Wisconsin coach Greg Gard explained Maryland’s men’s basketball formula best: Maryland goes as Jahmir Young goes.

Against the Badgers, Young took the Terps far. He racked up another quality home performance with 22 points, eight rebounds and five assists in a 73-55 victory Wednesday, Maryland’s fifth in a row at Xfinity Center. When he thrives, so does coach Kevin Wilard’s squad.

In the case that Young scores 14 or more points, the Terps are 10-3. Maryland’s just 3-4 if Young scores less than 14, with those three wins coming in the first five games of the season.

Young takes a high percentage of the Terps’ shots and contributes to many of its possessions when he’s on the floor. He ranks second in the Big Ten in percentage of a team’s shots taken and third in possessions used, a measure of possessions in which a player’s actions end the possession.

“When you have a point guard that good and that aggressive, he makes a lot of things happen for them,” Gard said. ”He was able to break us down, get in the paint, and if it wasn’t him, he was finding people.”

Young continued an admirable scoring stretch in which he’s dropped 20 or more points in four of his last five games. He dropped a total of 108 points in that five-game stretch, the most points he’s scored in any five-game span this season.

[Efficient offense helps Maryland men’s basketball beat Wisconsin, 73-55]

While Young’s scoring has remained a constant this season, Young’s offensive style hasn’t. Coming from three years of playing in the smaller Conference USA, the size and physicality of the Big Ten forced a growth curve for Young.

Now, he’s blossoming.

“Not only has he gotten used to the league, I think he’s gotten in good enough shape where with the way we’re playing, that his second-wind is coming really quick,” Willard said.

“I think he’s gotten much more comfortable with the offense, but I think more than anything, he’s gotten much more comfortable with the physicality and length of the league.”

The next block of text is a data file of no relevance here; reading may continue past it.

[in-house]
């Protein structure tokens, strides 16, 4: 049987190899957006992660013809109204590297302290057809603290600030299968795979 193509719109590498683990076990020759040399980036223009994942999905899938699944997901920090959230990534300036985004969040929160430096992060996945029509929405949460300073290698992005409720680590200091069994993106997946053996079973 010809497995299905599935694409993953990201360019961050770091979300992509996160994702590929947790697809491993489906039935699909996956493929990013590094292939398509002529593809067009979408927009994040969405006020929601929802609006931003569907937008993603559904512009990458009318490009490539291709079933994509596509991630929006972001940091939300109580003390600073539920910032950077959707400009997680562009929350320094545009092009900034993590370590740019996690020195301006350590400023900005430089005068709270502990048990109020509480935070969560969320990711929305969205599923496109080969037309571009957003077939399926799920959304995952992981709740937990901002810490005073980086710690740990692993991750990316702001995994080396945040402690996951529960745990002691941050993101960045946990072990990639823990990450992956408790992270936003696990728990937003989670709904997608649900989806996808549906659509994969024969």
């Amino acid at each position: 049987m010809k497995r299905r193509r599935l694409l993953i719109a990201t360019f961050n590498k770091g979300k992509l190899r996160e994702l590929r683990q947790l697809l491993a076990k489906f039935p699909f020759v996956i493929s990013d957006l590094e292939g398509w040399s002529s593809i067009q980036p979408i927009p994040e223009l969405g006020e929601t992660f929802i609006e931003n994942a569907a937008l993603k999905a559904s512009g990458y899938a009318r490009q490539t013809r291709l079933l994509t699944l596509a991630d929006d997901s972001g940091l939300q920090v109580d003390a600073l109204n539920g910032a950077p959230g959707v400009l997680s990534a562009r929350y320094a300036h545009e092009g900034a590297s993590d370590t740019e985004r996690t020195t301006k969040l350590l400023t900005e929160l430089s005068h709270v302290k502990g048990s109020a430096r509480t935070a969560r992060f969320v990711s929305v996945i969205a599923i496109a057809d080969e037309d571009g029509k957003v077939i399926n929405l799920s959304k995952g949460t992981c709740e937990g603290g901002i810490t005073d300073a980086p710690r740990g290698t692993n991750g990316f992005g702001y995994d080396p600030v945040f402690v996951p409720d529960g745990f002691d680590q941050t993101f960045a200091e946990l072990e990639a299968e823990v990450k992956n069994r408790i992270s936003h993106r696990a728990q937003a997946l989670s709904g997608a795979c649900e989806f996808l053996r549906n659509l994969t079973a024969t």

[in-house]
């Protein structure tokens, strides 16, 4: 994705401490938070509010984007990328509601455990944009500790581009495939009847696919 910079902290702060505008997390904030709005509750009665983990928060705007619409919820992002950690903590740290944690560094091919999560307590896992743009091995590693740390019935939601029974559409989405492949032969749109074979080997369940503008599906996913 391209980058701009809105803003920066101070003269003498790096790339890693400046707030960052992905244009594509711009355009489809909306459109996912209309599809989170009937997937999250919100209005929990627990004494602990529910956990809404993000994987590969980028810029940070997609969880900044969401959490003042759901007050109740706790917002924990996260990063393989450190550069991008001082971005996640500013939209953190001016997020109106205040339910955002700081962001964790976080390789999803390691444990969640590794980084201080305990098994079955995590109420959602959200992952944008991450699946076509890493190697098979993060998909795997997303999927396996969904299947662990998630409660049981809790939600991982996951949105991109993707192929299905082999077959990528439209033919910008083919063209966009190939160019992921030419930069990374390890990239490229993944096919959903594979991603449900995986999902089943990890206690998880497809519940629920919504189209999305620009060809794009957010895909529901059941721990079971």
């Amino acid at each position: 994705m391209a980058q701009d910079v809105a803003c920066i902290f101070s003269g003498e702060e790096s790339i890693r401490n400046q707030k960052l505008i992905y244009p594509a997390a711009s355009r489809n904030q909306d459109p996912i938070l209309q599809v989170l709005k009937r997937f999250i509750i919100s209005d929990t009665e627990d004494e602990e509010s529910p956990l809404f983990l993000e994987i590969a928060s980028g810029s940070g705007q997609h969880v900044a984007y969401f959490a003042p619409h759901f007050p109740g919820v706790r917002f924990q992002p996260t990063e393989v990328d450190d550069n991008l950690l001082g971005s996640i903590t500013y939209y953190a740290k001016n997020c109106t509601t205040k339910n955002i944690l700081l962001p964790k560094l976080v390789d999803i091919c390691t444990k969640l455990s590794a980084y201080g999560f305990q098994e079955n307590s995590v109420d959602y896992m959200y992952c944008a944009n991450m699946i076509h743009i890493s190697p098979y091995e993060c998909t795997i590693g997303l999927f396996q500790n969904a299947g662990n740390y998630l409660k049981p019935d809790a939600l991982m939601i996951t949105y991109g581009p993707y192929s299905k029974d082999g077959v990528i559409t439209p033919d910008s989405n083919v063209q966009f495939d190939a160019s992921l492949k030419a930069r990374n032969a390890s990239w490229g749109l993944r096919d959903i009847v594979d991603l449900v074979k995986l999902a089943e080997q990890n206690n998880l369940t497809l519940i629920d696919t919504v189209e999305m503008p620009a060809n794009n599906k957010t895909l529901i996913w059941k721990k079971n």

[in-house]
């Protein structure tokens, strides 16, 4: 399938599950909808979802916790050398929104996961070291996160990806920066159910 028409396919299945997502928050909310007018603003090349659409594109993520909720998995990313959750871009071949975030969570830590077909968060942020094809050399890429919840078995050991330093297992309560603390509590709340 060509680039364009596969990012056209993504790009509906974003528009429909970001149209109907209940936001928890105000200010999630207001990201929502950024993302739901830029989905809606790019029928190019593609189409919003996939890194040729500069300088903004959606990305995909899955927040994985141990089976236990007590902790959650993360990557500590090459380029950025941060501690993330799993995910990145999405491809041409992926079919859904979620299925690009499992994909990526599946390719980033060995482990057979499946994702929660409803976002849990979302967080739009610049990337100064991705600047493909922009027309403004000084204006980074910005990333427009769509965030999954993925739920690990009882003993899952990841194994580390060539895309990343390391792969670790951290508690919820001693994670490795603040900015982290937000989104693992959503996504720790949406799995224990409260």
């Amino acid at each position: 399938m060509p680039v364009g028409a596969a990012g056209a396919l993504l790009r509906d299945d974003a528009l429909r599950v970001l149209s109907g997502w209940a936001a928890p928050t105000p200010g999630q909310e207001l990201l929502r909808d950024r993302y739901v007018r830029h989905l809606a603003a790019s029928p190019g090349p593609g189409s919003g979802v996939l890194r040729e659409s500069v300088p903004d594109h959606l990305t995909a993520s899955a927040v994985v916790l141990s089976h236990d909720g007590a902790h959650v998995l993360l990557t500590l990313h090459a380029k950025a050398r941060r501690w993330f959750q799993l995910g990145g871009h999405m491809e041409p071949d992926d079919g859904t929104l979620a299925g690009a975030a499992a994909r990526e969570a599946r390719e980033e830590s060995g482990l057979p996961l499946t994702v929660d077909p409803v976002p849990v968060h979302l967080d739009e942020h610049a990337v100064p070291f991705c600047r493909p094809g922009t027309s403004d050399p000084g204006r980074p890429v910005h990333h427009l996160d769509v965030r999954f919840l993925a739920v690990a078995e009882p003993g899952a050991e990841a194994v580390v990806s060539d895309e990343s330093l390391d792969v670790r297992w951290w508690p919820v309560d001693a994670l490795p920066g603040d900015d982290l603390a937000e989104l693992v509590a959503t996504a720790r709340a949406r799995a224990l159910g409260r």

Willard’s latter point found plenty of credibility with Young’s performance against Wisconsin highlighting more of an uptick in courage driving in the lane.

One rare dunk more than hammered that idea home. Early in the first half, Young exploded out of his stance from the left side of the court and up to the rim for a neat slam that was too quick for anyone to contest.

The 6-foot-1 guard did it again in the waning minutes of the Terps’ win, cutting along the baseline and throwing down his second dunk of the night.

“I’m just trying to be aggressive, if I see an open lane, I’m gonna take it,” Young said.

[Julian Reese notches season-best offensive performance against Zach Edey, Purdue]

That approach has been especially prosperous from a free throw perspective. Young has shot a combined 29 free throws in the Terps’ last three wins and has drawn 5.7 fouls per 40 minutes this season, which ranks fourth in the Big Ten, according to Kenpom.

However, Young is smaller than most players in the conference who draw fouls on a consistent basis. The next shortest Big Ten leader in drawn fouls is Purdue’s 6-foot guard Braden Smith, who ranks just 30th in the conference.

Young’s resurgence comes at a key time for the Terps, who are in the midst of a three-game home stand that will prove crucial to the rest of the season, with three road games and a home test against No. 1 Purdue on tap for February.

If recent history shows anything about how Young will tackle upcoming foes Nebraska and Indiana at Xfinity Center, it’s that he’ll be busy around the basket. He’s averaged 25.5 points per game at home against conference foes, resulting in four wins and zero losses for the Terps.